Chapter 1 1
Ice had frosted over Rosalind Lang’s bedroom window, drawing a bizarre shape that resembled a broken heart—the anatomical kind, with half-severed arteries stretching into the corners. Its edges were starting to melt, though, thawing under the first sunny day they’d had in a while and dripping rivulets of condensation down the glass.
Rosalind was watching the street below. She didn’t know how they expected her to leave without causing a fiasco. The media had been relentless for weeks, with different outlets flocking outside her apartment building, hoping to be the first to snap a recent picture of Lady Fortune. Ever since she was discharged from the hospital and told to rest up, she hadn’t left her apartment once, relying on her landlady Lao Lao to do the shopping and bring news from the outside. She hadn’t needed the rest. As soon as they took the bullets out, her body had healed at supernatural speed, returning her to normal function. If it were up to her, she wouldn’t be sitting idle, but her superiors had given her a very stern warning about needing to lie low. Today she had been summoned in at last for a meeting to discuss their next steps. The papers had splashed her entire identity in the headlines: Lang Shalin, former Scarlet showgirl turned Nationalist assassin—not dead as the city had been left to believe but wreaking chaos and killing merchants up and down the country’s coast for four years.
With Fortune’s real face in the open, she could hardly continue her missions as per usual. She had been pacing her bedroom relentlessly these few weeks, drawing up plans and then tossing them out, knowing she would be barred from acting upon them. She had already made the mistake of telling Jiemin that Alisa held Lady Hong’s last vial, a show of good faith while she begged for them to go after Orion, and yet that had achieved nothing except sending the Nationalists on the chase after Alisa. She wasn’t going to relinquish the remaining card up her sleeve.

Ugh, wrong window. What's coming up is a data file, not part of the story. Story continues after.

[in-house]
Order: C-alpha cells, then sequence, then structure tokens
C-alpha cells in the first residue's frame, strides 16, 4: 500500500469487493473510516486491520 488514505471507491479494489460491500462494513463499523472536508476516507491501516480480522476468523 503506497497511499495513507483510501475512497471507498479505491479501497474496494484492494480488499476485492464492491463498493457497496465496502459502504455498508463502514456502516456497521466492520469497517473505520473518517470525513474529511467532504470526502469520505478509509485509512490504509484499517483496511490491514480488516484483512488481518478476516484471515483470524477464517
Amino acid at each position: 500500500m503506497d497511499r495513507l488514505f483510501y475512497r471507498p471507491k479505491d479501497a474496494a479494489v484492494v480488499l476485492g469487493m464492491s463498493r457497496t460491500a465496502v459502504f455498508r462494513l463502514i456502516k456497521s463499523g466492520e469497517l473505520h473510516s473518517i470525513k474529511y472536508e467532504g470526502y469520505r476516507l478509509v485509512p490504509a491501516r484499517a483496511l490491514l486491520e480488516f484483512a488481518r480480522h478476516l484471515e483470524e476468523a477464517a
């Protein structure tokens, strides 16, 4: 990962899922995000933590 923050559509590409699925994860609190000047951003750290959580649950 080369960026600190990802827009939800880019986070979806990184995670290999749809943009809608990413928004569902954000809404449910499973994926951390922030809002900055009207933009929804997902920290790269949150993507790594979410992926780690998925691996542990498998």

I can help you get him back.
Find me in Zhouzhuang.
The note sat crinkled on her desk now. Its words were hardly legible after all her folding and unfolding, but it didn’t matter. She had long memorized those three lines; night after night, when she stared at the walls blankly in her version of rest, the note would flash in her mind on every blink. Without even sleep for an escape, there was nothing for Rosalind Lang to do within these four walls but think and think and think.
How was she supposed to get to Zhouzhuang without directly going against the Nationalists? As frustrated as she was, they were still her employers, and she couldn’t break away so rashly. Besides, what if it was a trap? What if she fled to the countryside only to find nothing but a dead end? She didn’t even know what JM was supposed to mean. She didn’t know anyone with those initials. A nurse at the hospital had inscribed this note after taking the message on the telephone. Anyone could have made the call. News had already broken about her identity by then. All someone needed to do was locate which hospital was plucking bullets out of Fortune and ask for the message to be passed along. Hell—maybe it was only a reporter who wanted to meet for the exclusive scoop.
Still… this was better than nothing. The Nationalists had made it clear that they had given up on Orion Hong. He is a liability. There is nothing we can do except try to eliminate him.
“He is one of your best agents,” Rosalind had yelled at Jiemin’s retreating back when he’d come with instructions to stay put. “How can you tell me there is absolutely nothing to be done?”
He had paused at the doorway. Shaken his head sadly.
“Even if—somehow—we physically remove him from his mother’s side, his mind has been altered to follow her every instruction. And if his mind is always going to be under her influence, we cannot trust him on our side ever again. Think of Hong Liwen as having perished in combat. It’ll be easier.”